IPO Watch: 2019’s debutantes gained $2.7b in value – a 69pc jump; & share prices have jumped 56pc
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After a quiet start to 2019, the IPO market has begun to boom. There have been 24 ASX IPOs and they have collectively gained 56 per cent on a percentage return basis.
Collectively their market caps at IPO were $3.9 billion but now they stand at $6.6 billion – representing $2.7 billion in value created and a jump of 69 per cent.
The solid year for IPOs is stunning considering the slow start to the market. Only one IPO occurred in January and only another three in February. Even as the market gradually picked up, it was dominated by fintech Splitit (ASX: SPT) which surged as high as $2.
But while profit takers and a capital raise have dislodged Splitit from the top, a series listings in June and the blooming of Next Science (ASX: NXS) and Uniti Wireless (ASX: UWL) have strengthened and diversified the market.
Uniti Wireless (ASX: UWL) wants to be an alternative to the NBN. It is up 516 per cent this year and if you’d invested $951,560.92, like Vaughan Bowen did, you’d have several million dollars – $3.7 million to be exact as of this morning.
Uniti’s offer was led by Bell Potter which has been the top rainmaker in the small cap markets.
Next Science (ASX: NXS) is a bacteria-fighting biotech that produces products from acne gel administered at home to sterile lavage used in surgery. After being founded in 2012, it listed in April at $1 per share and now sits at $4.
Despite the slump in recent weeks, Splitit is still well up on its IPO price. At 66 cents, it has gained 230 per cent.
Two other IPOs have gained over 100 per cent – pot stock Ecofibre (ASX: EOF) and financial firm VGI Partners (ASX: VGI).
However, 2019 has still been a quiet year for mining stocks. Only three stocks have listed this year and only one is up.
WA focused gold explorer Mont Royal Resources (ASX: MRZ) hit the board in May and subsequently has gained 23 per cent. The catalyst has been survey results which have confirmed recently defined targets could be on the right path.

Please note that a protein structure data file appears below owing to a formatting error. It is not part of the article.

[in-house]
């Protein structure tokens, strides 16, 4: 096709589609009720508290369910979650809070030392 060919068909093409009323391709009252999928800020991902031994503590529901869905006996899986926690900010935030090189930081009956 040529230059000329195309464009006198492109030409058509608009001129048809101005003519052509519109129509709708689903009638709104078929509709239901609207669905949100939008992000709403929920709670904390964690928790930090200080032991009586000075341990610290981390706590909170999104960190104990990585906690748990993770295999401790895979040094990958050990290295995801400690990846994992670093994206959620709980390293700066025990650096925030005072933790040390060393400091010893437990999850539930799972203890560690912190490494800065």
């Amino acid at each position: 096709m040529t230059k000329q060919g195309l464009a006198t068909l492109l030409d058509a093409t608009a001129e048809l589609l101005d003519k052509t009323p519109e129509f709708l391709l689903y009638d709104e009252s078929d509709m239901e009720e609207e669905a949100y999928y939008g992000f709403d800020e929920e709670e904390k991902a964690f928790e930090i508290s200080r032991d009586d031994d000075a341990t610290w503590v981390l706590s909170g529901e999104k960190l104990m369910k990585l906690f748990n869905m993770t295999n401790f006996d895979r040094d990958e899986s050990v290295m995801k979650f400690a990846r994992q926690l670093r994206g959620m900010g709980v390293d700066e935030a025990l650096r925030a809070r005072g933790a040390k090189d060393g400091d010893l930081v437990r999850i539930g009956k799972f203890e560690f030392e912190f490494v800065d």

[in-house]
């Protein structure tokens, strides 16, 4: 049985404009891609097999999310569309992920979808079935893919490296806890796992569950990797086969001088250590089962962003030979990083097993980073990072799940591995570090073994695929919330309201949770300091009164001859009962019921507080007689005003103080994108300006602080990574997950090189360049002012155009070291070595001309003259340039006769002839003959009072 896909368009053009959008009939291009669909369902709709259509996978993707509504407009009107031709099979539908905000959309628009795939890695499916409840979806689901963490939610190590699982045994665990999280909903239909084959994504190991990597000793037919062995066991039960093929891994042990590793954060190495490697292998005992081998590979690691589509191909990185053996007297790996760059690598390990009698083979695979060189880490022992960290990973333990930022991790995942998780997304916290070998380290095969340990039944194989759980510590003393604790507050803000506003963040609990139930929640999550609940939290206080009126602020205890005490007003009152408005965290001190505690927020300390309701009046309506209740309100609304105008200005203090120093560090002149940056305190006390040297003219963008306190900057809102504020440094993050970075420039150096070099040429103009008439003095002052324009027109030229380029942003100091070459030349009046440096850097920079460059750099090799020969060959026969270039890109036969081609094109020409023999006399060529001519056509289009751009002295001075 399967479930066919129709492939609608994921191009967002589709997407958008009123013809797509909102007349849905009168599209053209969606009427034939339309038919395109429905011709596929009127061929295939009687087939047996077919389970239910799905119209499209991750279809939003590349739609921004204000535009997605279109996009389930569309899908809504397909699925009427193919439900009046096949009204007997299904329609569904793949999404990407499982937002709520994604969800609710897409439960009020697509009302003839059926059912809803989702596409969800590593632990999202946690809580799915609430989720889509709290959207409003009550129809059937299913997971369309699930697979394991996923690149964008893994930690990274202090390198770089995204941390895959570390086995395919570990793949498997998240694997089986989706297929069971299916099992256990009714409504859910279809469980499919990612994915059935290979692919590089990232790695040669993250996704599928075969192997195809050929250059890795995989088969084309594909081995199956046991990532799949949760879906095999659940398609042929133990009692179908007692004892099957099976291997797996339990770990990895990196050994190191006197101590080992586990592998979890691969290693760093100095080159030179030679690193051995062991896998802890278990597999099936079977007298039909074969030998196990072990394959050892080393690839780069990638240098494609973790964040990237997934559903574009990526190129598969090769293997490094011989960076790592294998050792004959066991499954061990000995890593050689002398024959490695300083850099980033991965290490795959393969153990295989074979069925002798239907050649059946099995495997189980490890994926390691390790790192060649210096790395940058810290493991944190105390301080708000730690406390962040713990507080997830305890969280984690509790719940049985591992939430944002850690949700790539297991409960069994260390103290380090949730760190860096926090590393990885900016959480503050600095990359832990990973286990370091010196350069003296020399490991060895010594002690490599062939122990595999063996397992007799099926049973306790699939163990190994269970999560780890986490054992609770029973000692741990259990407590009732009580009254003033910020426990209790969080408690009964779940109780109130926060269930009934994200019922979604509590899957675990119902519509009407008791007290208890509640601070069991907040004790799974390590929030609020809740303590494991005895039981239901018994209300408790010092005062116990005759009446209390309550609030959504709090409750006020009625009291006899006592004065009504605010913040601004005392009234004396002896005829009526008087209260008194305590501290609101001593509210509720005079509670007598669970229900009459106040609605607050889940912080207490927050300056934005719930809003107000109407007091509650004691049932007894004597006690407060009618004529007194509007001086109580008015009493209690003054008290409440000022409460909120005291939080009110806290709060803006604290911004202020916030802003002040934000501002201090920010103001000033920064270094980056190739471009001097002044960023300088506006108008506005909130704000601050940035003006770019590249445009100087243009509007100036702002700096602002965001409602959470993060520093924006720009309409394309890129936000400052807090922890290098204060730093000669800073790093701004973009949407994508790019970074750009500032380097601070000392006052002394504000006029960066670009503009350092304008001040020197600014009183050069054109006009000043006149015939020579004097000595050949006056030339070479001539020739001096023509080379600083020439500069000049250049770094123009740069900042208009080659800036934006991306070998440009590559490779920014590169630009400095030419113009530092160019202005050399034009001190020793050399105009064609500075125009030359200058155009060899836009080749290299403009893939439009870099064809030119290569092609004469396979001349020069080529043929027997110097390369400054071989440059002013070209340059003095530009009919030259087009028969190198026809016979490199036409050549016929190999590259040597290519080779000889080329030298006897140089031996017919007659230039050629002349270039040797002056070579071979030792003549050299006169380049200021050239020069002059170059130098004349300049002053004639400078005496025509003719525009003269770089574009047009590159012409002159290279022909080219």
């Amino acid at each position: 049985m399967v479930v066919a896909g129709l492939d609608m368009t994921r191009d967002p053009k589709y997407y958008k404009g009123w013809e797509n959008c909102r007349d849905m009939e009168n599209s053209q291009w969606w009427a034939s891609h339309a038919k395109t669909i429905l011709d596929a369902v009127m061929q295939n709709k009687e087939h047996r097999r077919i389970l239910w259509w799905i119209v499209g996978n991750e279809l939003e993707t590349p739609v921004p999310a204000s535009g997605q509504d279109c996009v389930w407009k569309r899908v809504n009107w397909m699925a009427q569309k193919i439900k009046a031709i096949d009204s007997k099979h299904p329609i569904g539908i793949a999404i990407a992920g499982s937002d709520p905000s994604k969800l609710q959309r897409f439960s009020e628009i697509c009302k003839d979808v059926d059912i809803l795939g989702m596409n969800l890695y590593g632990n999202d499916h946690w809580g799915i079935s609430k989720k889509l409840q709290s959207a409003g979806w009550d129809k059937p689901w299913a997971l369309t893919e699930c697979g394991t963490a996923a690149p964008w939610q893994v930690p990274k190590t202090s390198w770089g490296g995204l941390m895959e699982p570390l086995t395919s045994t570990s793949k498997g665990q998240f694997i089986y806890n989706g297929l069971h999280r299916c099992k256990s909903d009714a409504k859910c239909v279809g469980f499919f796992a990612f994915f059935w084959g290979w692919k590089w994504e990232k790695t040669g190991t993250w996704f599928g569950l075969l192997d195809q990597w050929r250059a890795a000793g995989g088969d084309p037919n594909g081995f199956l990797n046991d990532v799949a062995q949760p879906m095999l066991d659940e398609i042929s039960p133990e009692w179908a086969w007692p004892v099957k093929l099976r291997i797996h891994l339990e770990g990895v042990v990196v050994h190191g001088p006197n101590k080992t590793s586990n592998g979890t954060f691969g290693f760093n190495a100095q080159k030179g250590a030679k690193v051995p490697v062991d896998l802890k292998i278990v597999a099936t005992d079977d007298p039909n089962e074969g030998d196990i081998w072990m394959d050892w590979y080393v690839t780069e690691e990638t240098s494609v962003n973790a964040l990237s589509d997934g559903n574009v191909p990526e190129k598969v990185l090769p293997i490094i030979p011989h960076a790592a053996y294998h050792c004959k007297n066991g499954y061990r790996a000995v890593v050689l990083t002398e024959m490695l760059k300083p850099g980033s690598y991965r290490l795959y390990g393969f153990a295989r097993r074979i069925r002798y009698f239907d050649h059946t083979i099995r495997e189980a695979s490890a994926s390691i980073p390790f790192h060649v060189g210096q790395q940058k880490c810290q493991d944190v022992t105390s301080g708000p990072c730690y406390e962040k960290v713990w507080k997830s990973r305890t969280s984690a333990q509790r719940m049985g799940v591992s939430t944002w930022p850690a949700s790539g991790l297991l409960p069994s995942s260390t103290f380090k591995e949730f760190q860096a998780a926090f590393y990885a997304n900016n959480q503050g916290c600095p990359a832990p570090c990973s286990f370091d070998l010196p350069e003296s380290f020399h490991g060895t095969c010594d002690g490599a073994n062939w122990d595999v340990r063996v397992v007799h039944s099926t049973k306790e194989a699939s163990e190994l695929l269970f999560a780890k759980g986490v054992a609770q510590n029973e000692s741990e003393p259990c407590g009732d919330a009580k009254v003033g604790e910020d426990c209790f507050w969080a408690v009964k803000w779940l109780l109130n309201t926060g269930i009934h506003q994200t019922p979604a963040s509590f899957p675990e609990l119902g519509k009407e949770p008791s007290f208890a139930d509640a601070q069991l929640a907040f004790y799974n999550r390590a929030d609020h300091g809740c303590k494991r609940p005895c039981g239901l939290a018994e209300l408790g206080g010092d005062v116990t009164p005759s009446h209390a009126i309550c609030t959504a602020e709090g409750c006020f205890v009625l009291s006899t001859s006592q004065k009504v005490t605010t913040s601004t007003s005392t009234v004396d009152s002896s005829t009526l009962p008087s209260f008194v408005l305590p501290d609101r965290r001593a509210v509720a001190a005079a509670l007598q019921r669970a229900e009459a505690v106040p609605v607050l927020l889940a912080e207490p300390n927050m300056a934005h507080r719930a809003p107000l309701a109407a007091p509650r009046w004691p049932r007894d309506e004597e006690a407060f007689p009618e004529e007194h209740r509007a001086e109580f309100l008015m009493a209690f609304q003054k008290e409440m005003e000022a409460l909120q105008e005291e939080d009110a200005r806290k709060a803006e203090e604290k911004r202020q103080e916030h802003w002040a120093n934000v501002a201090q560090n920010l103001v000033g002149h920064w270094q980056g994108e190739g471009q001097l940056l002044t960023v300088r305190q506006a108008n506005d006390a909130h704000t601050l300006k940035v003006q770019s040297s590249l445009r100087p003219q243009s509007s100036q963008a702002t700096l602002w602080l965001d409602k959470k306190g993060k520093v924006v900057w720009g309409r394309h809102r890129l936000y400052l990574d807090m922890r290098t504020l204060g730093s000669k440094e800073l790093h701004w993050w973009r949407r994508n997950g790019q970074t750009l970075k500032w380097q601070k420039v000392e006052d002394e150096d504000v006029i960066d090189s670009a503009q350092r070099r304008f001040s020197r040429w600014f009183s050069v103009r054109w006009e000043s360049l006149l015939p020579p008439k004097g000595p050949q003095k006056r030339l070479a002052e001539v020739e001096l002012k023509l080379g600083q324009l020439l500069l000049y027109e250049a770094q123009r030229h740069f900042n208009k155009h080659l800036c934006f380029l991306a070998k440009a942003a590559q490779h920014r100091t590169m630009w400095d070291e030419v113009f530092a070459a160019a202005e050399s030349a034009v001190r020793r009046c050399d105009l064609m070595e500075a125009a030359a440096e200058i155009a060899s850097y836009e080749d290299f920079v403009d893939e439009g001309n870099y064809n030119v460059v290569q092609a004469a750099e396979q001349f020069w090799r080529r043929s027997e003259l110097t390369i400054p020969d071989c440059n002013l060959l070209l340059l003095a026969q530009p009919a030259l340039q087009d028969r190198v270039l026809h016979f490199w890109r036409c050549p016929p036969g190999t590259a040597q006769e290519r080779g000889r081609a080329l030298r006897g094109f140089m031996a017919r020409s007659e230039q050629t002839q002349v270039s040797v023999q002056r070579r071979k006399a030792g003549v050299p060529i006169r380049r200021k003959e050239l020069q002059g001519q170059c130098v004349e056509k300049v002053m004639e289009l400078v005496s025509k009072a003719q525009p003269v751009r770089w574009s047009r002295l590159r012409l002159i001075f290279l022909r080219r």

Two companies listed earlier, Canterbury Resources (ASX: CBY) and African Gold (ASX: A1G) and they have lost 17 per cent and 25 per cent respectively.
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Date Code Issuer Name Offer Size ($M) Offer Price Price (25 June) Offer To Date (%) Industry Sector 13-Feb UWL Uniti Wireless Ltd 9.5 0.25 1.54 516 Technology 18-Apr NXS Next Science Ltd 24.6 1 4 300 Health 29-Jan SPT Splitit Payments Ltd 8.6 0.2 0.66 230 Technology 29-Mar EOF Ecofibre Ltd 14.1 1 2.05 105 Consumer 21-Jun VGI VGI Partners Ltd 52.1 5.5 11.2 104 Financial 22-Feb MPH Mediland Pharm Ltd 9.1 0.2 0.32 55 Consumer 14-Jun 2BE Tubi Pty Ltd 4.0 0.2 0.31 50 Industrial 12-Jun PBH PointsBet Holdings Ltd 51.8 2 2.4 26 Consumer 7-May MRZ Mont Royal Resources Ltd 3.5 0.2 0.26 22 Mining 14-Jun VOL Victory Offices Ltd 20.7 2 2.24 15 Financial 28-May IAP Investec Australia Property Fund 71.3 1.32 1.46 10 Financial 17-Apr RDY Readytech Holdings Ltd 35.5 1.51 1.57 4 Technology 29-Apr MOT MCP Income Opportunities Trust 215.2 2 2.05 4 Financial 14-May PCI Perpetual Credit Income Trust 310.1 1.1 1.125 2 Financial 30-Apr PE1 Pengana Private Equity Trust 112.4 1.25 1.25 1 Financial 17-Jun RF1 Regal Investment Fund 200.9 2.5 2.48 -1 Financial 7-Mar CBY Canterbury Resources Ltd 4.4 0.3 0.25 -17 Mining 11-Jun PGL Prospa Group Ltd 83.1 3.78 3.63 -4 Financial 7-Jun VVA Viva Leisure Ltd 14.0 1 0.9 -6 Consumer 6-Jun PKS PKS Holdings Ltd 11.6 0.2 0.195 -8 Technology 19-Jun WSP Whispir Ltd 32.6 1.6 1.52 -8 Technology 23-May PWL Powerwrap Ltd 12.5 0.35 0.3 -14 Financial 10-May 360 Life360 3.9 4.79 3.9 -19 Technology 14-Feb A1G African Gold Ltd 3.3 0.2 0.155 -25 Mining
There will be at least four IPOs in the next month. Potash play Trigg Mining (ASX: TMG) will list on Friday and professional fee financier QuickFree (ASX: QFE) next Wednesday (July 3).
Later in the month gold miner Nemex Resources (ASX: NXR) and Software as a Service stock Apps Village (ASX: APV) will follow.
An earlier version of this story listed the 56 per cent return without specific context and the gain in their collective market capitalisations, which suggested an incorrect calculation. The 56 per cent figure alluded to the average percentage gain of the share prices rather than the gains in their market capitalisation – which is indeed 69 per cent.